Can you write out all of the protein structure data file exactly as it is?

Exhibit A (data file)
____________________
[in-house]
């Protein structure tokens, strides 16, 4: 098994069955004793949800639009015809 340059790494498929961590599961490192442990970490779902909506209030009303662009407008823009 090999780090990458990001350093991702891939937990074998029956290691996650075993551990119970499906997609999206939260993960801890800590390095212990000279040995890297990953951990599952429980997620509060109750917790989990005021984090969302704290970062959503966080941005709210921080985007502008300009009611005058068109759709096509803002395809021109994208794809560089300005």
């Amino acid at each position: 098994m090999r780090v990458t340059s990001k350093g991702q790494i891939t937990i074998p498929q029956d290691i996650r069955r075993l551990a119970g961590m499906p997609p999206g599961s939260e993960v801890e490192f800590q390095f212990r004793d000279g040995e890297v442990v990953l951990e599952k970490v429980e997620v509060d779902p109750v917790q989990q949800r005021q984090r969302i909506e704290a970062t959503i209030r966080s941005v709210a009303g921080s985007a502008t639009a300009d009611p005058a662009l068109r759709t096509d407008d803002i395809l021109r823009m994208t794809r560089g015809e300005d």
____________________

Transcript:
[in-house]
């Protein structure tokens, strides 16, 4: 098994069955004793949800639009015809 340059790494498929961590599961490192442990970490779902909506209030009303662009407008823009 090999780090990458990001350093991702891939937990074998029956290691996650075993551990119970499906997609999206939260993960801890800590390095212990000279040995890297990953951990599952429980997620509060109750917790989990005021984090969302704290970062959503966080941005709210921080985007502008300009009611005058068109759709096509803002395809021109994208794809560089300005």
């Amino acid at each position: 098994m090999r780090v990458t340059s990001k350093g991702q790494i891939t937990i074998p498929q029956d290691i996650r069955r075993l551990a119970g961590m499906p997609p999206g599961s939260e993960v801890e490192f800590q390095f212990r004793d000279g040995e890297v442990v990953l951990e599952k970490v429980e997620v509060d779902p109750v917790q989990q949800r005021q984090r969302i909506e704290a970062t959503i209030r966080s941005v709210a009303g921080s985007a502008t639009a300009d009611p005058a662009l068109r759709t096509d407008d803002i395809l021109r823009m994208t794809r560089g015809e300005d």